All Good Things

Hanajima knew it would all end one day. She saw all of the signs, subtle or not. She tried to prevent it but just couldn't.

At the beginning, before it started, she noticed the first sign. It might have been an off wavelength or something in their smiles. Whatever it was, the moment that they both took her hands, she felt it. She sensed something that made her doubtful and worry. The linking of their pinkies didn't relieve the feeling, nor did the wishes for tomorrow. That didn't erase the feeling that followed her steps. That, even though Tohru and Uotani offered friendship, it was just a hollow, empty promise.

She ignored that feeling, brushing it off.

They became friends over time-one might even call them sisters. The three girls went together everywhere, even eating and sleeping together sometimes. There were moments filled with teasing and grins, new discoveries and embarrassing experiences. These days were filled with golden laughter and glowing smiles. Days that seemed like they would never end, as if they would stretch on forever. Days that never seemed to have a cloud in the sky, that would fill them with happiness when thought of. However, even if they were as close as possible, Hanajima still had some nagging suspicions. That the oaths they made were just lies, that they wouldn't stay together. That something would break them apart.

However, she ignored those thoughts. They couldn't be true and possibly happen.

Soon enough, she found the first changes in her friendship with Uotani and Tohru. Before, no secrets were kept and everything said was honest. However, while Uotani didn't change yet, Tohru (honest, pure Tohru) lied sometimes. She would claim something happened at her home and that's why they couldn't visit. Her clothes were dirty because she feel and she cried because she bumped into a table. She wasn't hanging out with the Sohma boys, just bumping into them occasionally. Those excuses didn't seem like lies but Tohru would look away when ever she said them, making Hanajima figure it out.

Still, she reassured herself, Tohru told them the truth after and didn't keep it a secret forever.

After Tohru told them about the Sohmas Hanajima felt a little relieved. The change was not permanent and was fixed. Still, to make sure that everything was fine and they were informed, she and Uotani went for a visit. Looking in Tohru's new room, she noticed how Tohru was happy. How she seemed to fit in, as if she lived there for a while—a place was reserved for her at the table, an apron just for her, a cup with her name on it. And even though Tohru hadn't changed too much after her mother's death, there was a sparkle in her eyes that Hanajima hadn't seen for a while. Something in Tohru's grin that wasn't there before. Something with the way she treated her two friends. Something was different.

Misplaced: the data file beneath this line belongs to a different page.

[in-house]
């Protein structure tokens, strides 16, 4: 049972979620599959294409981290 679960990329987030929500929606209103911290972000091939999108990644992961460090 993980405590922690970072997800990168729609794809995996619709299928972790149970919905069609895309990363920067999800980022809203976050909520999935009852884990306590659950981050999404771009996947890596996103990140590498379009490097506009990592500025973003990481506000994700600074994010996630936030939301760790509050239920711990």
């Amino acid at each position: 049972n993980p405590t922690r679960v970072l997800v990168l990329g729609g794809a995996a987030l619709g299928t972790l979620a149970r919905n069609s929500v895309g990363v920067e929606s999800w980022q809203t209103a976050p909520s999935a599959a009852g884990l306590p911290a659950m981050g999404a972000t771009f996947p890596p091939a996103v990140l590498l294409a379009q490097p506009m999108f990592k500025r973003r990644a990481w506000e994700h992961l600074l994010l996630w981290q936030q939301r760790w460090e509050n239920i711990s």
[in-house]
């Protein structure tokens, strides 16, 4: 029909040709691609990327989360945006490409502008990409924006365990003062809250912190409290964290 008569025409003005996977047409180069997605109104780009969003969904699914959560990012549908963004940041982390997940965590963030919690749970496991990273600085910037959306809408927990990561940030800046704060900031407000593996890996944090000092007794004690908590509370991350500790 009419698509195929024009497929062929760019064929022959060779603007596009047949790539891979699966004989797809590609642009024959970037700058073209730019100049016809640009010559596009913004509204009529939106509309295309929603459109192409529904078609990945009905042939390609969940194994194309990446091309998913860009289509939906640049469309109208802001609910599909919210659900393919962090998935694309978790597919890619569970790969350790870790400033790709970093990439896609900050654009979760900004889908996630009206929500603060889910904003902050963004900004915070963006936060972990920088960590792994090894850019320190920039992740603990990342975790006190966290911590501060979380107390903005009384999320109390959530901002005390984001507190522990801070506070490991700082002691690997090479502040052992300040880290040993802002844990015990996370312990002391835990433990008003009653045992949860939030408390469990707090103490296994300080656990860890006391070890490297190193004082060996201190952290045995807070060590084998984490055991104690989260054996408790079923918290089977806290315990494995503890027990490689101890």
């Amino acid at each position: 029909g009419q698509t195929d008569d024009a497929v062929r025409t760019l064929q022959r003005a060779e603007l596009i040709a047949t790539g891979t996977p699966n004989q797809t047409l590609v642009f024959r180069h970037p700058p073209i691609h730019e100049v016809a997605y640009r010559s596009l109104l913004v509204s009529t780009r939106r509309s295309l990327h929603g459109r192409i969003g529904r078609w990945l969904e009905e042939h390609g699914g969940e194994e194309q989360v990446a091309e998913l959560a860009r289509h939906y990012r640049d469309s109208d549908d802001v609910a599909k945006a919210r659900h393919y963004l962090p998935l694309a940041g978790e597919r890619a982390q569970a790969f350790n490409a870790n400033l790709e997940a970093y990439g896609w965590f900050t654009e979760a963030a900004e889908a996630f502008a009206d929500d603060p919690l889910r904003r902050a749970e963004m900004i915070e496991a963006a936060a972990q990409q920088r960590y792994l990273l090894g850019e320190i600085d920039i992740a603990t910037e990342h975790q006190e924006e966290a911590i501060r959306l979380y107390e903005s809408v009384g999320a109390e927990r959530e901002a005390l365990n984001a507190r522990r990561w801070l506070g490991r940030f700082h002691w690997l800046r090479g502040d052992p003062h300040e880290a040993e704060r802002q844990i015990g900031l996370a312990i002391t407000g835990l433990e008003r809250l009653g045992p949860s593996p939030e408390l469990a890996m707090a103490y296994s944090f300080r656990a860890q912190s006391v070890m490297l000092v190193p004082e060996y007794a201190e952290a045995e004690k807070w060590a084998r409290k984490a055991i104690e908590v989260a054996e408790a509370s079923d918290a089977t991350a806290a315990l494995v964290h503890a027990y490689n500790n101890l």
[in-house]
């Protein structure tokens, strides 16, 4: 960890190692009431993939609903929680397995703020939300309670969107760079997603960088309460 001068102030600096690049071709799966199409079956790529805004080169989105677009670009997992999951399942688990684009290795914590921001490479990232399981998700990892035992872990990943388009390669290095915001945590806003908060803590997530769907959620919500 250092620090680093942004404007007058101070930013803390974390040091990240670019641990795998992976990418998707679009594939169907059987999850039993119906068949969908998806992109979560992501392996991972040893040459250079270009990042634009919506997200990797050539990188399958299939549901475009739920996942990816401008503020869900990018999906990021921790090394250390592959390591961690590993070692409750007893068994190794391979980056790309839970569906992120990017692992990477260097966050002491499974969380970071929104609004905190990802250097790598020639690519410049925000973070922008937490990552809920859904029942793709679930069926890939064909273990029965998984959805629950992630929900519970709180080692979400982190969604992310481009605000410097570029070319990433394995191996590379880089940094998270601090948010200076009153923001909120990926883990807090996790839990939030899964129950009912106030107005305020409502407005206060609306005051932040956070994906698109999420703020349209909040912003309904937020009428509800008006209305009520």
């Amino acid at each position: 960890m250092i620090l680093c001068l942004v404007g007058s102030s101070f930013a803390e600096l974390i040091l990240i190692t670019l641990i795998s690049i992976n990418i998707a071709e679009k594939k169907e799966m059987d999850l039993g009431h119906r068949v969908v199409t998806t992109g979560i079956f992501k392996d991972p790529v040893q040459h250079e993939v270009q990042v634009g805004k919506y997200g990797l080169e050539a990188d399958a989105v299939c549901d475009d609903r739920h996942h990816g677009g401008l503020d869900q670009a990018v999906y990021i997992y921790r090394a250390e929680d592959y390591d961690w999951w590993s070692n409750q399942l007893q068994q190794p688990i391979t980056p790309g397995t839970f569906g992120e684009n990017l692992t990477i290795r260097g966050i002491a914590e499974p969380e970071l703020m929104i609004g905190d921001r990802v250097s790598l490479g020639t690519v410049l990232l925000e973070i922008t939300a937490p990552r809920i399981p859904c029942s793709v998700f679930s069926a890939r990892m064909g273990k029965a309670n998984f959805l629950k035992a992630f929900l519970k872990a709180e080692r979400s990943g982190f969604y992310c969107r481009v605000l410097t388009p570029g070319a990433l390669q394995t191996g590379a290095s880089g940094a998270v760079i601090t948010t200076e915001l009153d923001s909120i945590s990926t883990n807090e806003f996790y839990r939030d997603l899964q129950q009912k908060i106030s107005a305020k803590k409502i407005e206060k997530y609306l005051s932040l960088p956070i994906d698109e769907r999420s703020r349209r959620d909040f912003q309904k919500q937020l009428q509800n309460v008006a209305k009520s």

The clouds covered the sun, enveloping the golden light in a velvety carpet of darkness.

Before, Uotani and Hanajima would walk Tohru to her job occasionally. If she finished really late, they would take her home. However, now when they offered, she would politely excuse herself, saying that Yuki volunteered already, or Kyo wanted to do it for once. Her lunches for them were becoming rarer and their conversations didn't occur as often. While before they were always seen together, Tohru was now in a close-knit group with the Sohma's. If she needed help, she would ask the Sohmas for help, and she no longer studied with them. Her free time was spent with her new family, while Uotani and Hanajima were forgotten.

Still, she reminded herself, Tohru was their friend. She wouldn't forget them forever and eventually come back. Besides, Uotani hadn't left her yet.

Soon, there were more changes. Secretive smiles would flit across Tohru's face, as if remembering a memory, one that the other two weren't apart of. Tohru wasn't the only one different. Uotani's eyes would sometimes stare in the distance, as if she's looking for something. Laughter, silent and held back, and the feeling as though there was somewhere else the two girls wanted to be were not missed by Hanajima. She saw them glance at the door sometimes, check their watches impatiently, and not be completely there when she talked to them. Saw that there were jokes and gestures that came from events she missed, that there were happy sighs from thoughts she didn't hear. There were times when they would claim that they had to go somewhere urgently. Sometimes, when they went to the washroom, they wouldn't return. Sometimes they were at a loss of words for an excuse, so she just gave them one.